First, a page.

📌 Animations, particles, physics, and common game systems are built directly into the engine.
📌 Straight forward Editor UI and multiple IDE support.
⭐️ Unity is a great engine for indie and small games. If interested, it's worth a try.
💬 Leave a comment below: What do you like about Unity?
🚀 Like and repost for a friend for part 2:
😂 Every coder has been confronted by someone with a "life-changing" app idea. "Build this for me," they say. Although it can be annoying, you must understand that these people are cursed. They lack the ability, skill, and will to build or even spearhead the development of their own ideas. As a coder, you are at the forefront of turning ideas into reality.
🧠 You get to practice problem-solving. The sad truth is that the majority of people who go through school never learn the skill of problem-solving. Instead, they memorize facts, dates, and blindly accept the opinions of other people and take them on as their own. Problem-solving is a special thing, it gives you the ability to build and make a change, whether it's in software or the real world.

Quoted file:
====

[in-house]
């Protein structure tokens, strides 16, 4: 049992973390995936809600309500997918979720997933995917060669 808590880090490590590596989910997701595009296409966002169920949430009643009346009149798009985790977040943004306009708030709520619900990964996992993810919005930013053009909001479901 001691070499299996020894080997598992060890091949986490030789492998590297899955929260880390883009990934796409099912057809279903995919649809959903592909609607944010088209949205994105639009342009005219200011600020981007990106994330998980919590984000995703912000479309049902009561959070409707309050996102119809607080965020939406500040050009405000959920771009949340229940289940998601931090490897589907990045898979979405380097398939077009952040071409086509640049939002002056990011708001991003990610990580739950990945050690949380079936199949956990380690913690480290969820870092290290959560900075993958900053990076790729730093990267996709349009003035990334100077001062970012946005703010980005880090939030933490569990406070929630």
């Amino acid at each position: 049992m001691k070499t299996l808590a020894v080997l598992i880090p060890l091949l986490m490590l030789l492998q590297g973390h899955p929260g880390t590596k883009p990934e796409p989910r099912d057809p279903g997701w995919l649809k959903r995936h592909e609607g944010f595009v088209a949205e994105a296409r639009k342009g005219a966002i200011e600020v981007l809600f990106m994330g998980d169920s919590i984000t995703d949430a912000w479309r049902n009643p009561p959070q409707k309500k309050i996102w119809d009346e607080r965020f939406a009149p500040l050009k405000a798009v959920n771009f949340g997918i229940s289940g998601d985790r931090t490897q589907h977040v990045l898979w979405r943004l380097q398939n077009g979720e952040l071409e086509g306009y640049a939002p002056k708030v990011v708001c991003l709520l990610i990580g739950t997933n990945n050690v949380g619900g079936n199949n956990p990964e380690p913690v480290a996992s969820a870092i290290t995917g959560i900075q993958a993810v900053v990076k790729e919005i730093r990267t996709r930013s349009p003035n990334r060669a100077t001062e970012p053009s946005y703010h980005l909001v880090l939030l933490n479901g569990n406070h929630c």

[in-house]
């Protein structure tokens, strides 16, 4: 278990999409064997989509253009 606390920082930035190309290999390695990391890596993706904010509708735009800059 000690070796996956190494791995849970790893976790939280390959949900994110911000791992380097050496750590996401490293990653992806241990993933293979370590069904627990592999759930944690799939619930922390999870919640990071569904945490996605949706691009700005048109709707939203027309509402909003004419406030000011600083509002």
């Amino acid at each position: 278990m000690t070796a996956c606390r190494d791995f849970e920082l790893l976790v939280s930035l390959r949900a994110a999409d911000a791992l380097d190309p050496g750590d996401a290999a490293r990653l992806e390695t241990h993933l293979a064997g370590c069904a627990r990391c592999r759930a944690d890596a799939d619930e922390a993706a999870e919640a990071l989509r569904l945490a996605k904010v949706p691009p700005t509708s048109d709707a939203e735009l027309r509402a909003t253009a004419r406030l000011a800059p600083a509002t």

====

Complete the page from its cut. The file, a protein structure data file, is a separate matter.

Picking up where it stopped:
🤑 You have power in the market. In an ever-advancing world, a good coder is hard to come by. You'll have the power to say no to a job, acquire work in almost any city, and often have the ability to negotiate relocation packages. Just make sure you continually hone your skills as you fend off the frenzy of recruiters.
🚀 There are many more reasons to become a coder and we'll explore those in the future. If you want to learn or master coding, then you'll require practice. The sheer amount of hours you must put in to learn the concepts depends on your circumstance. In the world of Software Development, there are no excuses. It either works or it does not.
🔥 I'm Miller from @mefirstgames and we make games for me and you.
Dependency Injection (DI) is a design pattern in which an object receives other objects that it depends on.